Bernoulli equation (physics)

Last revised by David Carroll on 29 Oct 2021

The Bernoulli equation utilizes the assumptions delineated in the law of conservation of energy to calculate a pressure gradient between two points from a velocity 1. In its simplified form, discussed below, it is often used to quantify severity of valvular derangements in echocardiography.


In a closed system total energy is a constant 2. Flow across a narrowed orifice results in an increase in kinetic energy with a concomitant loss in potential energy; this translates clinically to an increase in velocity with flow through a narrowed valvular orifice and a decrease in pressure. The modified Bernoulli equation relates these variables, using a proximal (V1) and distal velocity (V2) as they relate to a structure (e.g. valve) of interest, yielding a pressure gradient:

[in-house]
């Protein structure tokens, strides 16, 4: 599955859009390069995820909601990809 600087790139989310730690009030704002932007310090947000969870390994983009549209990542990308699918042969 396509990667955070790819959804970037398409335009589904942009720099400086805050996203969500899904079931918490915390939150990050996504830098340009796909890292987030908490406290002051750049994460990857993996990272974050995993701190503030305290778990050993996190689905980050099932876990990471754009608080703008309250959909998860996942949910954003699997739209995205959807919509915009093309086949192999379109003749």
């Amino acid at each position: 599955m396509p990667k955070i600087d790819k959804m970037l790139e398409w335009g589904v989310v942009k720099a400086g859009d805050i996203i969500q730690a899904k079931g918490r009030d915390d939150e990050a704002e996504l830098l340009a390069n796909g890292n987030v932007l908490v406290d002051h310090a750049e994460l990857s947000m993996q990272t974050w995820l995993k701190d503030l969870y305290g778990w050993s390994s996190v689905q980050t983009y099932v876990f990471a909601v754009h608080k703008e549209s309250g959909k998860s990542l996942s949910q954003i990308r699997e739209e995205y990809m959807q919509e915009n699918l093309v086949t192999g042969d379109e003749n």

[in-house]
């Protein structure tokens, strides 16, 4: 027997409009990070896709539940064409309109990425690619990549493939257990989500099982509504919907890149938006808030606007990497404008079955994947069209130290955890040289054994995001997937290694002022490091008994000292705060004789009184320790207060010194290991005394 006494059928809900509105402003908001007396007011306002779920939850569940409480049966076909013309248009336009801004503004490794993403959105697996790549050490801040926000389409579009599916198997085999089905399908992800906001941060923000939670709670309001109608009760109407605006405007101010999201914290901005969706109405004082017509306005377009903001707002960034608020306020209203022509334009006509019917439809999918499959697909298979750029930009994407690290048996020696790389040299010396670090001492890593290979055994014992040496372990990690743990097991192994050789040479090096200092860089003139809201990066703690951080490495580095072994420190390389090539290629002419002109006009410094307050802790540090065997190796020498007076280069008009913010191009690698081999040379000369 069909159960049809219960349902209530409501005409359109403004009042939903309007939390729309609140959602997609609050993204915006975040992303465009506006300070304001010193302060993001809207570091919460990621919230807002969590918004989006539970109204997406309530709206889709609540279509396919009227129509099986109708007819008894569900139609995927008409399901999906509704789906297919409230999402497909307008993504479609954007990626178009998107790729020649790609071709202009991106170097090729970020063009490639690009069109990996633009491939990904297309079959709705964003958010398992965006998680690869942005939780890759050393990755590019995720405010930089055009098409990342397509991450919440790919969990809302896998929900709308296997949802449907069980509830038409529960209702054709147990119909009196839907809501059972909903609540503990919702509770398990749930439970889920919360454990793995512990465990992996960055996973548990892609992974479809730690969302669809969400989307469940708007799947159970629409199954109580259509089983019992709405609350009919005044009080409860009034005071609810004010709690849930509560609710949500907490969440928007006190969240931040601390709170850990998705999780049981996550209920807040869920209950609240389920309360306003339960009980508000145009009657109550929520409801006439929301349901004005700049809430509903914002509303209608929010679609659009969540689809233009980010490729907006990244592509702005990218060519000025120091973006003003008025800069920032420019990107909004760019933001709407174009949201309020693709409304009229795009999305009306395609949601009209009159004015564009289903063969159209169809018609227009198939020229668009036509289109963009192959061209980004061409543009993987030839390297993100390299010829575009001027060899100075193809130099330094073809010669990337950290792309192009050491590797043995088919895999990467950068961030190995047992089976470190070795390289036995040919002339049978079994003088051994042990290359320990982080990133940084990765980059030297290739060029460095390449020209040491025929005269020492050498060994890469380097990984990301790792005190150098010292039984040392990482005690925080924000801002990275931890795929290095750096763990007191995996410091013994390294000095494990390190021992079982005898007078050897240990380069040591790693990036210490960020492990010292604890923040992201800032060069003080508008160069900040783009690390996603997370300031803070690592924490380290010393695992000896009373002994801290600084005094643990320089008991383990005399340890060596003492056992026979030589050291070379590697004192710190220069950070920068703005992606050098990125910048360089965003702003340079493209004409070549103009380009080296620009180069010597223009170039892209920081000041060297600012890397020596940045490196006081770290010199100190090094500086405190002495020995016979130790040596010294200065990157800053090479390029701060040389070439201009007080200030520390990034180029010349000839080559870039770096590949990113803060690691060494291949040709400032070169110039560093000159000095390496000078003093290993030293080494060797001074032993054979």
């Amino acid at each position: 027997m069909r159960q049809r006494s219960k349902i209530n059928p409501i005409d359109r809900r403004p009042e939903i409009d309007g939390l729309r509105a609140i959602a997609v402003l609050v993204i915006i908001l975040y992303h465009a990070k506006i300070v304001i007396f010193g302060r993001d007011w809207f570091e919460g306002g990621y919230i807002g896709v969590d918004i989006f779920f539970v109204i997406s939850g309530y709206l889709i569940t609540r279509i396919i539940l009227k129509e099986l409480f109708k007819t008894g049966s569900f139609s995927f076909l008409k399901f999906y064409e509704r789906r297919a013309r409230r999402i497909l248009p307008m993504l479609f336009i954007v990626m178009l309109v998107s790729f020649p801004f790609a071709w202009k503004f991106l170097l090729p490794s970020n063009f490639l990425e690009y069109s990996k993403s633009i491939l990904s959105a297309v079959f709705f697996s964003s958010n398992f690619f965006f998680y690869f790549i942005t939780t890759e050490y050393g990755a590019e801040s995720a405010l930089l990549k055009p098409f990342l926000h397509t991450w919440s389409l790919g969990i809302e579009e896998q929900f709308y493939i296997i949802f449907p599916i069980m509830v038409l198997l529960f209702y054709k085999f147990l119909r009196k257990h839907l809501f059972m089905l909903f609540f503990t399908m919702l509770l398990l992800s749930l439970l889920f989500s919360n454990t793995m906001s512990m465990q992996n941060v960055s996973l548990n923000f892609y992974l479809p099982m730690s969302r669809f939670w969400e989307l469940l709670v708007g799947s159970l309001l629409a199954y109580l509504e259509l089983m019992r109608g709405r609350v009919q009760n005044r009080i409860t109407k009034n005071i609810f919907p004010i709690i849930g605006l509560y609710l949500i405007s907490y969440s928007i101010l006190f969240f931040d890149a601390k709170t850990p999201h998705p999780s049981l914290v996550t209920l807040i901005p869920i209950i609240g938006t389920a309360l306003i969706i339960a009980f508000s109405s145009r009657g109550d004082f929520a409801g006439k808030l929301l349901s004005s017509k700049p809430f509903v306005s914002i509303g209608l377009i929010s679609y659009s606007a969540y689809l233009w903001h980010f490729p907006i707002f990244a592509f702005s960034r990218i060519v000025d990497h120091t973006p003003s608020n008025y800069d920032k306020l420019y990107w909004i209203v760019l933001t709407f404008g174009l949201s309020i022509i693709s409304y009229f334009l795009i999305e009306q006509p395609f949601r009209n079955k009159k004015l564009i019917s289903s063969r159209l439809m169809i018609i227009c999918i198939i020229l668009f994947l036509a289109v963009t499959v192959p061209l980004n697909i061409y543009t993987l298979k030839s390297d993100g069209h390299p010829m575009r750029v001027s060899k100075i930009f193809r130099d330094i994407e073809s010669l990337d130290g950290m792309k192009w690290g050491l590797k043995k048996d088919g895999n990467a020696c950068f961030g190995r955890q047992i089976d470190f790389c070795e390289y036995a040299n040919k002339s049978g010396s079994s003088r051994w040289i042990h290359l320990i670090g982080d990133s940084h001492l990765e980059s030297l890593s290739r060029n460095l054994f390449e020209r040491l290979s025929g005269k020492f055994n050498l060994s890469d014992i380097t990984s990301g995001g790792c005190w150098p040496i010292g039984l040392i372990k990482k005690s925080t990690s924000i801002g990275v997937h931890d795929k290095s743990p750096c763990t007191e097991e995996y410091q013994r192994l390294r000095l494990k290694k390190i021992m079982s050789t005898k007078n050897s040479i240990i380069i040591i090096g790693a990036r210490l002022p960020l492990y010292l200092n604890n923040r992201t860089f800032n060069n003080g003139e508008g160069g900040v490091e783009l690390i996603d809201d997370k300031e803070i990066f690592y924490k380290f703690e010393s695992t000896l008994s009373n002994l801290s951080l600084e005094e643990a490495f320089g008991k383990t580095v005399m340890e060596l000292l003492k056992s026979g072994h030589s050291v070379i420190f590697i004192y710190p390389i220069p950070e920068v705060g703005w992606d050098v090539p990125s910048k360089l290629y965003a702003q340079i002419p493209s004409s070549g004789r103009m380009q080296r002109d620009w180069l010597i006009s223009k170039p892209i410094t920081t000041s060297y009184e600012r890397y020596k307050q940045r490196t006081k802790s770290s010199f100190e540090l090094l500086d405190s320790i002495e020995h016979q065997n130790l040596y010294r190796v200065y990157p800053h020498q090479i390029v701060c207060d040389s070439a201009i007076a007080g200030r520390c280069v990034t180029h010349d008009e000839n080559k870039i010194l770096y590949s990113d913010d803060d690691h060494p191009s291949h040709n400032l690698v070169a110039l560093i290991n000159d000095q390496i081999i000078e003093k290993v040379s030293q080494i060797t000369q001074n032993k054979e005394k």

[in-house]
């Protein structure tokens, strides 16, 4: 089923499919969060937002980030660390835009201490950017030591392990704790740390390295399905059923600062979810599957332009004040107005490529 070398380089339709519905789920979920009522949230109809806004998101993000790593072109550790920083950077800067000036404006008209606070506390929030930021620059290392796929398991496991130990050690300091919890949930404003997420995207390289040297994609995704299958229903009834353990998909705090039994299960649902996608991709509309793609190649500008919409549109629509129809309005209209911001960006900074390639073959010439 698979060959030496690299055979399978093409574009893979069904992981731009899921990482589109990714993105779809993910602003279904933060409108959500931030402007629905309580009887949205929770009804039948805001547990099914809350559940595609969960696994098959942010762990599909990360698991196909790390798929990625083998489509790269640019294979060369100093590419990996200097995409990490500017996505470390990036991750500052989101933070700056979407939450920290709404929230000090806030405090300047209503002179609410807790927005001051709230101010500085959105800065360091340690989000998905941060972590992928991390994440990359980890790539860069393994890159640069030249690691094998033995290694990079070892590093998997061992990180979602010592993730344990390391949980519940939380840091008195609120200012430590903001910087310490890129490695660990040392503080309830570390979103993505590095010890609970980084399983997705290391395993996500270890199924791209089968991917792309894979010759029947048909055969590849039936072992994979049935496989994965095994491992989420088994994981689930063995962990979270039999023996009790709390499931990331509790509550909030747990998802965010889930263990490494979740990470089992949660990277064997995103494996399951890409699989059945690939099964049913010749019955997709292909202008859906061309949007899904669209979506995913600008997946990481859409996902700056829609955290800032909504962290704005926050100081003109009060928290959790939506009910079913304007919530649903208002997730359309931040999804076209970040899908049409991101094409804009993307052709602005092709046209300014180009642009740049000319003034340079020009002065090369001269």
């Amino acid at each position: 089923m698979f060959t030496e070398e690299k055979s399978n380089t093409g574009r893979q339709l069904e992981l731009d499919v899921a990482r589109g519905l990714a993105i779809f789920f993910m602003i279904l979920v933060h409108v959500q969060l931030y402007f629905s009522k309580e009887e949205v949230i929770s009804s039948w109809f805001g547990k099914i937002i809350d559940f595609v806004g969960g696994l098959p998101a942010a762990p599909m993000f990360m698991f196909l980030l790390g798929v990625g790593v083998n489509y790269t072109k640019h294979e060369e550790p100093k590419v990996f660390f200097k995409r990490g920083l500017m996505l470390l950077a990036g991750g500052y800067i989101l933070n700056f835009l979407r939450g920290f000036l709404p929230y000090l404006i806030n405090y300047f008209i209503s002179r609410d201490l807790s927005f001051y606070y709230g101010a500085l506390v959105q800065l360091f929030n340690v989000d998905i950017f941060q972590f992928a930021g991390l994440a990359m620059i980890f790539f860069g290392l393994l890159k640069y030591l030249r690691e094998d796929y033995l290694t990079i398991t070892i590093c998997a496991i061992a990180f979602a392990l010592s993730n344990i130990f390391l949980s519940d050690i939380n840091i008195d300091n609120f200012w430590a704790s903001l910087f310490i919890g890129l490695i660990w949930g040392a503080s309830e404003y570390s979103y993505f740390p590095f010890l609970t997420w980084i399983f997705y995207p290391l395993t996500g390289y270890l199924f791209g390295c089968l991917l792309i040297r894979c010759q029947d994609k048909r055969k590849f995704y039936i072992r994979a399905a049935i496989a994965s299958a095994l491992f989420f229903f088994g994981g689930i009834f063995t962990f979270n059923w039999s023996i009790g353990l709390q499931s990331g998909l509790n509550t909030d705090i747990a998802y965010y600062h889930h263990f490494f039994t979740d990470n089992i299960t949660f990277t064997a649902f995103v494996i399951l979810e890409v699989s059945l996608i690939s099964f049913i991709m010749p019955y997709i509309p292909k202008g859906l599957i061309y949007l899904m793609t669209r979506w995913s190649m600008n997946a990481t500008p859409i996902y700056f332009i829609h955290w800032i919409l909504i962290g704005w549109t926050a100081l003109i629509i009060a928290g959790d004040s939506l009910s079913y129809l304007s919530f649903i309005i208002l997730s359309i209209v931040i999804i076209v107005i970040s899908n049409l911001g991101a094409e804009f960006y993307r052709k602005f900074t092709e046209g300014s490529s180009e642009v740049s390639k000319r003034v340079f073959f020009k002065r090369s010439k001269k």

Pressure gradient (ΔP) = 4 (V22 - V12)

As the square of the proximal velocity is typically orders of magnitude smaller than the square of the distal velocity, the former variable (V1) is often ignored (generally acceptable when the proximal maximum velocity is less than 1 meter/second) resulting in the simplified Bernoulli equation:

ΔP = 4(V2)

Practical points

The simplified Bernoulli equation is commonly utilized to assess and/or quantify the severity of the following:


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